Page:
“Of all the systems of religion that ever were invented, there is no more derogatory to the Almighty, more unedifying to man, more repugnant to reason, and more contradictory to itself than this thing called Christianity. Too absurd for belief, too impossible to convince, and too inconsistent for practice, it renders the heart torpid or produces only atheists or fanatics. As an engine of power, it serves the purpose of despotism, and as a means of wealth, the avarice of priests, but so far as respects the good of man in general it leads to nothing here or hereafter.”

“But the resurrection of a dead person from the grave, and his ascension through the air, is a thing very different, as to the evidence it admits of, to the invisible conception of a child in the womb. The resurrection and ascension, supposing them to have taken place, admitted of public and ocular demonstration, like that of the ascension of a balloon, or the sun at noon day, to all Jerusalem at least. A thing which everybody is required to believe, requires that the proof and evidence of it should be equal to all, and universal; and as the public visibility of this last related act was the only evidence that could give sanction to the former part, the whole of it falls to the ground, because that evidence never was given. Instead of this, a small number of persons, not more than eight or nine, are introduced as proxies for the whole world, to say they saw it, and all the rest of the world are called upon to believe it. But it appears that Thomas did not believe the resurrection; and, as they say, would not believe without having ocular and manual demonstration himself. So neither will I; and the reason is equally as good for me, and for every other person, as for Thomas.”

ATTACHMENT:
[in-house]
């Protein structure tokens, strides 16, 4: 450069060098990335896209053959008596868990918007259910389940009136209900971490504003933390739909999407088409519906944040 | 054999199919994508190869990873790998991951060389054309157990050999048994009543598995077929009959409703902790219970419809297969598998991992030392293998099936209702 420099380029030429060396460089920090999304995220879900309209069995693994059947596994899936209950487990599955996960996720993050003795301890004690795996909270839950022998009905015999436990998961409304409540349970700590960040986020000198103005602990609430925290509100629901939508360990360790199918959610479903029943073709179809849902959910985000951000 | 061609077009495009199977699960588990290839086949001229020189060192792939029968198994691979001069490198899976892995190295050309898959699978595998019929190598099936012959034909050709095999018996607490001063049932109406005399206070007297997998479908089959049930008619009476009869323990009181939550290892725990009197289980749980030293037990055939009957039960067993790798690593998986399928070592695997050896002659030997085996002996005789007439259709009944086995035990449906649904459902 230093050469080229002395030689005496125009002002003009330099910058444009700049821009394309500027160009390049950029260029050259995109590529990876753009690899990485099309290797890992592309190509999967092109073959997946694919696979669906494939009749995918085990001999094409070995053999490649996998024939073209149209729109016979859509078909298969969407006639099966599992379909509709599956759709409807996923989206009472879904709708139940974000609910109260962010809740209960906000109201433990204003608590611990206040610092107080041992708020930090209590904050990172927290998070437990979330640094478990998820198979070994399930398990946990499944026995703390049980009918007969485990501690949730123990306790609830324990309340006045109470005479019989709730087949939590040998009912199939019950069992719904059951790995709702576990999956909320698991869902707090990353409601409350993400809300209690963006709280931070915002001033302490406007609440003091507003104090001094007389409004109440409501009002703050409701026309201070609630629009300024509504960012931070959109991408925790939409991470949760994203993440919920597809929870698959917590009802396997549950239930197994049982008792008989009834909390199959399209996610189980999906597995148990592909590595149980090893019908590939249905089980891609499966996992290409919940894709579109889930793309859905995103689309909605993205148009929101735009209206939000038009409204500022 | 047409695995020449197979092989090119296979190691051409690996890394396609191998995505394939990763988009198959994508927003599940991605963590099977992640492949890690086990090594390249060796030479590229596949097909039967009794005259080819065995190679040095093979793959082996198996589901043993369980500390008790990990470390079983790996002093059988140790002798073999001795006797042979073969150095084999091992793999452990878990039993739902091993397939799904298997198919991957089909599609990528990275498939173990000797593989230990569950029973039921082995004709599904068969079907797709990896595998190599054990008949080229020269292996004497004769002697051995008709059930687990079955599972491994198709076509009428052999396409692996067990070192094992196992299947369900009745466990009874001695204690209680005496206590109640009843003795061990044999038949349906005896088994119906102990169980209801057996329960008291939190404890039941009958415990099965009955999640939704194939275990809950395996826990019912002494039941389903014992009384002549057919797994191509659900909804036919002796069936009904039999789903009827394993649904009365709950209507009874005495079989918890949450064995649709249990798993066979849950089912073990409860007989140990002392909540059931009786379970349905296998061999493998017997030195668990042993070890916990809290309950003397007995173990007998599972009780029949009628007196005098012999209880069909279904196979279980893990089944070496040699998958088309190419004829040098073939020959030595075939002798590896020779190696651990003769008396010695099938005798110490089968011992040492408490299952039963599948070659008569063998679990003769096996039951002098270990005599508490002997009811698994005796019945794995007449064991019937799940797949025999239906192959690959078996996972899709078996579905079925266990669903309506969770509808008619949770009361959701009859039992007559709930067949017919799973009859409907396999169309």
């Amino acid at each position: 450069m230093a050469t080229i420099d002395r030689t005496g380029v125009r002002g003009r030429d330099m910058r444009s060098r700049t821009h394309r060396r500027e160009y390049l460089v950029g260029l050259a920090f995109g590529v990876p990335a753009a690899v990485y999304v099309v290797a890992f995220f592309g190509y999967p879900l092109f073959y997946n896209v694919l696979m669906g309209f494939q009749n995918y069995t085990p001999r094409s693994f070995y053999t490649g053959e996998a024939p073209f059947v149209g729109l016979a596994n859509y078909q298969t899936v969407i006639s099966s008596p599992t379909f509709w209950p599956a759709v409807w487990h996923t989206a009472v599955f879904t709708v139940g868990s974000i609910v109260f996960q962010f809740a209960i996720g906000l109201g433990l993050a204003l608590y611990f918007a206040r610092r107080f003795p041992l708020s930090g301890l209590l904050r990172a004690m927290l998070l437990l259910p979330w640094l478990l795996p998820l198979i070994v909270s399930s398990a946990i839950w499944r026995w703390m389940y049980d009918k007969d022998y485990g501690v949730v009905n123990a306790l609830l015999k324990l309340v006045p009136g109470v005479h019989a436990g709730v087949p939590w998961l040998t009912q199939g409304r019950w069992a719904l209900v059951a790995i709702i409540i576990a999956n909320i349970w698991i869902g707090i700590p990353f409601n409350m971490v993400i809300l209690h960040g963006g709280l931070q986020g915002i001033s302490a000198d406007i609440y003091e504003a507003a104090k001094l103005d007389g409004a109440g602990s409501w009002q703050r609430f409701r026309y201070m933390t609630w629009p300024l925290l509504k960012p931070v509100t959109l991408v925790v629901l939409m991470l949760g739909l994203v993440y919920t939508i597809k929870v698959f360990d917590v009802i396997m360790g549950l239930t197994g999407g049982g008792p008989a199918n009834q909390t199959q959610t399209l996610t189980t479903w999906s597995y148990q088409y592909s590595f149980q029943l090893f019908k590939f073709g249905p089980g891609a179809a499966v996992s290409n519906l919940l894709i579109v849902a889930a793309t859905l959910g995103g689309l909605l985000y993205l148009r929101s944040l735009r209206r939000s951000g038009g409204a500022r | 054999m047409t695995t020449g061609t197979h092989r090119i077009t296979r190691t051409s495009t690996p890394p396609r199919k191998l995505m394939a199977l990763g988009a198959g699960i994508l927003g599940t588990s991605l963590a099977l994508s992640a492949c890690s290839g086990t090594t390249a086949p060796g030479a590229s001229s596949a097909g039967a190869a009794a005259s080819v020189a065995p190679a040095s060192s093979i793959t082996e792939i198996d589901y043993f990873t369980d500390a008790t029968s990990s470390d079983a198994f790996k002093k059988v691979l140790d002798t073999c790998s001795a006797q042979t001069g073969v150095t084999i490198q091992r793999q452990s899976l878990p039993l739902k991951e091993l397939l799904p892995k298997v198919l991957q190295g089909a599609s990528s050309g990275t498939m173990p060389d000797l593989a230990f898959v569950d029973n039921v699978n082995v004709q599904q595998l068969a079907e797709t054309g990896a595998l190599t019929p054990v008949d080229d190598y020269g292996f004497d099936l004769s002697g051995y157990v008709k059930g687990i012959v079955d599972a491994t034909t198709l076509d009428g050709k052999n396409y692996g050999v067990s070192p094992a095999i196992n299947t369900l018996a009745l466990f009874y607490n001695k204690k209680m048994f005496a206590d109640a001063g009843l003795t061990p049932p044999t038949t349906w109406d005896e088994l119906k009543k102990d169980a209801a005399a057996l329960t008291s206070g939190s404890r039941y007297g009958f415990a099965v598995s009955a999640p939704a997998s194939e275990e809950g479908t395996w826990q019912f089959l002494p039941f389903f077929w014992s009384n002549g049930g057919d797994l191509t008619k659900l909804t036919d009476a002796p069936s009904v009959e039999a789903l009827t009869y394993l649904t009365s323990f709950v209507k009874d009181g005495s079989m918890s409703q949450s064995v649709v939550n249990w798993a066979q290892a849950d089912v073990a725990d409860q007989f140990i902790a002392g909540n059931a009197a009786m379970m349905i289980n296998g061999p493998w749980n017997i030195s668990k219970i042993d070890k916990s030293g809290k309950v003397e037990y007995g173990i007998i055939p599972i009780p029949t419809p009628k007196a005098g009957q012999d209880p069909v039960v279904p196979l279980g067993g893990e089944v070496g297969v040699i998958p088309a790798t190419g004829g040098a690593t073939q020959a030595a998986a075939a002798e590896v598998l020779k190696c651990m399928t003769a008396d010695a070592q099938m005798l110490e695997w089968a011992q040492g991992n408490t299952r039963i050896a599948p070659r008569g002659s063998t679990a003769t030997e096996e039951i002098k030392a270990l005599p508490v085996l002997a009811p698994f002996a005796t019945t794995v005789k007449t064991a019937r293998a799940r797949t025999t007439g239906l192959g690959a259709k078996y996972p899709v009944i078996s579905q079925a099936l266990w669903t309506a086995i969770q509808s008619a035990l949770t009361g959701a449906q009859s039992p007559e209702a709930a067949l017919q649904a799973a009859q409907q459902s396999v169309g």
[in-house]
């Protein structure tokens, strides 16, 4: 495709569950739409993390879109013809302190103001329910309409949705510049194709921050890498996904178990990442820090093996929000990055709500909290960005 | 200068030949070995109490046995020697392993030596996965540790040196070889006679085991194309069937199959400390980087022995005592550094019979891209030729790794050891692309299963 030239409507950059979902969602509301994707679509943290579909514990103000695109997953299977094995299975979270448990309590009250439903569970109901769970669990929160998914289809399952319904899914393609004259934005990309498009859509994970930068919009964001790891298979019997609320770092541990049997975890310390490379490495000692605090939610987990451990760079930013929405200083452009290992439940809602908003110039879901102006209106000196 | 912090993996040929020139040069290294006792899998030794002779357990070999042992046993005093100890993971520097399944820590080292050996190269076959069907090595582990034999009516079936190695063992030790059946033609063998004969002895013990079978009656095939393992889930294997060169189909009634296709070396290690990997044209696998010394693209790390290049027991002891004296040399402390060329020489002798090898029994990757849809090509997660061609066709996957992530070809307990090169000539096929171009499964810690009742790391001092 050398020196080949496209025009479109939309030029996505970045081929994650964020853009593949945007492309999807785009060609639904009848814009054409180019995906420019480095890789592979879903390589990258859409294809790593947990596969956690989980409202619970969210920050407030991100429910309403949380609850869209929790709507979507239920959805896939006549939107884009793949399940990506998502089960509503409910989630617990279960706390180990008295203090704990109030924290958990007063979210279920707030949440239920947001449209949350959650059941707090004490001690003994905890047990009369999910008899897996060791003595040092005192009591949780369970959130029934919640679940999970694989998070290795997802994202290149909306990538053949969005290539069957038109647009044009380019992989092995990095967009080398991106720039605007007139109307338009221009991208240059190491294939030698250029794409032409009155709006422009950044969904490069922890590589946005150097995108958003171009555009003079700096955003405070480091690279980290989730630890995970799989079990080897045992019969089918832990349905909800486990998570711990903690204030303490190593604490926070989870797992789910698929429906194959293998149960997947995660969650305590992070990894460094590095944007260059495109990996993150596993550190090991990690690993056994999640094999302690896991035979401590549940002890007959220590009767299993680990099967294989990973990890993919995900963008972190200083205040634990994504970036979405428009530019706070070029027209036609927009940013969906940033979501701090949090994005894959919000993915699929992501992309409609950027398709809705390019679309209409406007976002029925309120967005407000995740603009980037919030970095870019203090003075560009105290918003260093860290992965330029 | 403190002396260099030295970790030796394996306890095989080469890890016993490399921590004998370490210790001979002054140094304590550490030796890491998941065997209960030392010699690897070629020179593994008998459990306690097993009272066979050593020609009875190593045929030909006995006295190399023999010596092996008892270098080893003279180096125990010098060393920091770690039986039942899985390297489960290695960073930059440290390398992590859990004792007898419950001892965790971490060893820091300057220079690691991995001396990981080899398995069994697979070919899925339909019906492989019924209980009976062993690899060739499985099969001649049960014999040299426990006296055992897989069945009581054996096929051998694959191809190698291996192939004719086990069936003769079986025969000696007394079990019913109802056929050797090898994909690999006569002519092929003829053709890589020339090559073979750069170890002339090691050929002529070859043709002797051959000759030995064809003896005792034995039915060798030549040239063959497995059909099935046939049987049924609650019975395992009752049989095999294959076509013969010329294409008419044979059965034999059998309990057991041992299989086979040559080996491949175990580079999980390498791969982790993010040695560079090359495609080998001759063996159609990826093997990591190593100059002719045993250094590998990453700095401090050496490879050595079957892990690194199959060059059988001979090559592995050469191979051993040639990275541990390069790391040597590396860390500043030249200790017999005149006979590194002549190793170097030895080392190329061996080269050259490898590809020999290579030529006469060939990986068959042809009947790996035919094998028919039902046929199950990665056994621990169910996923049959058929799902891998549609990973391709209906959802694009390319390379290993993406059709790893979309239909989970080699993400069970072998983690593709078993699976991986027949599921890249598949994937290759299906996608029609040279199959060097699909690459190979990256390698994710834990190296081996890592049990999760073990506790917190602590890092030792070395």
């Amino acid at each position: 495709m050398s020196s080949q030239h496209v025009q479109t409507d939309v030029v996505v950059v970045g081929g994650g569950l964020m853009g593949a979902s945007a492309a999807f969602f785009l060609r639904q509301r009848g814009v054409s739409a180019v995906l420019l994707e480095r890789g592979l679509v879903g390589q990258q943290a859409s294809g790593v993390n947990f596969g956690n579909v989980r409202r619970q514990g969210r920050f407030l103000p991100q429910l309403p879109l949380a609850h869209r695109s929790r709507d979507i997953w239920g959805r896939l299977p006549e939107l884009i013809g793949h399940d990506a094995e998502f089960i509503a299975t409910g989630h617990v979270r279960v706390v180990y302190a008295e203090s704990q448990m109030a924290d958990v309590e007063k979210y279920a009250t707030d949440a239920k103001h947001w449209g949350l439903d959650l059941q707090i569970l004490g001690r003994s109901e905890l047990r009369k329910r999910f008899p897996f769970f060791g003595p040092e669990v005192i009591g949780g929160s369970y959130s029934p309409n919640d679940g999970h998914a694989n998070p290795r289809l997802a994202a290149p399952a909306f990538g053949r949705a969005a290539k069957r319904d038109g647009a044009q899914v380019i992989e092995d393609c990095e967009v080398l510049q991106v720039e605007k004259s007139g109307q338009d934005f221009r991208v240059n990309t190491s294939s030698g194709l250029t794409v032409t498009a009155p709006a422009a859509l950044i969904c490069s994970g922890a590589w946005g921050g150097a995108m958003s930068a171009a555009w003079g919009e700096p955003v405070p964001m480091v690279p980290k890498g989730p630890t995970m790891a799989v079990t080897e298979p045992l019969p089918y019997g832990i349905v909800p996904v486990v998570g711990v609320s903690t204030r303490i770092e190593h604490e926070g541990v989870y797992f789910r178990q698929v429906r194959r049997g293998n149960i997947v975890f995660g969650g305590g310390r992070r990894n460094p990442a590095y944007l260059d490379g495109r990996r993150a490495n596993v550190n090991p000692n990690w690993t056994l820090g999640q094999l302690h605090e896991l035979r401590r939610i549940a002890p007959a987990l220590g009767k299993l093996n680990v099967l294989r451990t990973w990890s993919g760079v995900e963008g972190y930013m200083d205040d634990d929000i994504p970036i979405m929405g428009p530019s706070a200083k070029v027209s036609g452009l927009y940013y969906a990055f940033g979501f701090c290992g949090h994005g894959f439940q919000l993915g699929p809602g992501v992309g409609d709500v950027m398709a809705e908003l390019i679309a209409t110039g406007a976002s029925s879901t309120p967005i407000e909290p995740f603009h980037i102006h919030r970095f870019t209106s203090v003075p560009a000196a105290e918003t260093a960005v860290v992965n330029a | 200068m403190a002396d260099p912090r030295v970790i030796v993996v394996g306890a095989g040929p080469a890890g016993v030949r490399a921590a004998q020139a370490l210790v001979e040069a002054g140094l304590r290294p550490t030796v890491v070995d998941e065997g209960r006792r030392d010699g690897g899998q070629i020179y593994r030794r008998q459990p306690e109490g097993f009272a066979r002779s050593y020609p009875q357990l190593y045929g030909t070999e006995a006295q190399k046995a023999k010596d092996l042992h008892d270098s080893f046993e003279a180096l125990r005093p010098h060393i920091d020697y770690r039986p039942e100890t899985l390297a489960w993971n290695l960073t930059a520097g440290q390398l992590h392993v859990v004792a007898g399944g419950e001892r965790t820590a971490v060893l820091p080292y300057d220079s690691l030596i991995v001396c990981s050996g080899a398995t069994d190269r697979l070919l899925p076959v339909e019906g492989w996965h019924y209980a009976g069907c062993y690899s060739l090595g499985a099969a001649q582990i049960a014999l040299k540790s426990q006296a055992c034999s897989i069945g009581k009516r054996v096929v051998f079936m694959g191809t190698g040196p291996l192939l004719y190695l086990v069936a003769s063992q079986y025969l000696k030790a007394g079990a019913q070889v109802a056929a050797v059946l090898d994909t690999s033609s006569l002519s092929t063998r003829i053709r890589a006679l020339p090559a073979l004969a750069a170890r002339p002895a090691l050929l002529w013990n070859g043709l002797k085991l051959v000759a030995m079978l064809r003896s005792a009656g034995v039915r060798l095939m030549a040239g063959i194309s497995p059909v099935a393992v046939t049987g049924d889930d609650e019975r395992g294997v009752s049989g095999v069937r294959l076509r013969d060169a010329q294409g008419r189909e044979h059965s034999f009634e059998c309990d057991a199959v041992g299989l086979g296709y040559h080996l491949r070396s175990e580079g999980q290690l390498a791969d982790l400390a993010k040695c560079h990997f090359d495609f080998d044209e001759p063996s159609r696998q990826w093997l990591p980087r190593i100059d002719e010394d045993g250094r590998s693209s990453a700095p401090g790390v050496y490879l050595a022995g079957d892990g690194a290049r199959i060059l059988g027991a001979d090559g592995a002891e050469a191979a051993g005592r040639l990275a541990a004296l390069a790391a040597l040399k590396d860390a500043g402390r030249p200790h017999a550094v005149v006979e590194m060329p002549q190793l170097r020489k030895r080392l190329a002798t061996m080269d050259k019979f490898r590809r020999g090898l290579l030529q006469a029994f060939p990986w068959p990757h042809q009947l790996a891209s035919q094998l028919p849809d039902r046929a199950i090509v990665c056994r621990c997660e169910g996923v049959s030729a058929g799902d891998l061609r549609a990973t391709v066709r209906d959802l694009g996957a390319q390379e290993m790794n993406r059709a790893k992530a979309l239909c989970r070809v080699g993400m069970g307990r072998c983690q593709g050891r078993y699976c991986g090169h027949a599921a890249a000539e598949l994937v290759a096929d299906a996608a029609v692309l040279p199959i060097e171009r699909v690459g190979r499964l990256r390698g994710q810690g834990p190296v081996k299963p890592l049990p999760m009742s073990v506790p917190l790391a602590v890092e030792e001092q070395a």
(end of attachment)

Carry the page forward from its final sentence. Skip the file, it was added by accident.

“It is necessary to the happiness of man that he be mentally faithful to himself. Infidelity does not consist in believing, or in disbelieving, it consists in professing to believe what he does not believe.”

These words of Thomas Paine rang true for me over a decade ago and they continue to ring true for me now. It is my hope that regardless of how you feel about religion or faith, that you might simply take the time to read his words and decide for yourself what is true.

The Age of Reason by Thomas Paine

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Thanks for musing with bananagrapes!

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2 thoughts on “The Paine in My Life

  1. Anna G, Yeah… so I feel about the same as you with regard to how I wasted my college years being blindly devoted to Christianity and missed the opportunity to learn something new, or become a more critical thinker… and when I think about how many people I hurt or alienated by trying to force my beliefs and my world view on them… ugh… I think some of my current anxiety disorder is related to feelings of regret about those years… I’ve never read Age of Reason, but I plan to now. Thanks for sharing!

    Liked by 1 person

    • I was the biggest jerk at Berry, until I realized that I was really hurting others by being such a Bible-thumper. Then I was really confused for about 3-4 years until I finally read some Paine. I hope you don’t feel too bad about being that way in our youth. I find writing about some of those feelings stops them from being so powerful and clogging my heart. I wish I could go back and apologize to some people. Like in a 12-step recovery program. Thanks for sharing, too! You are loved!

      Liked by 1 person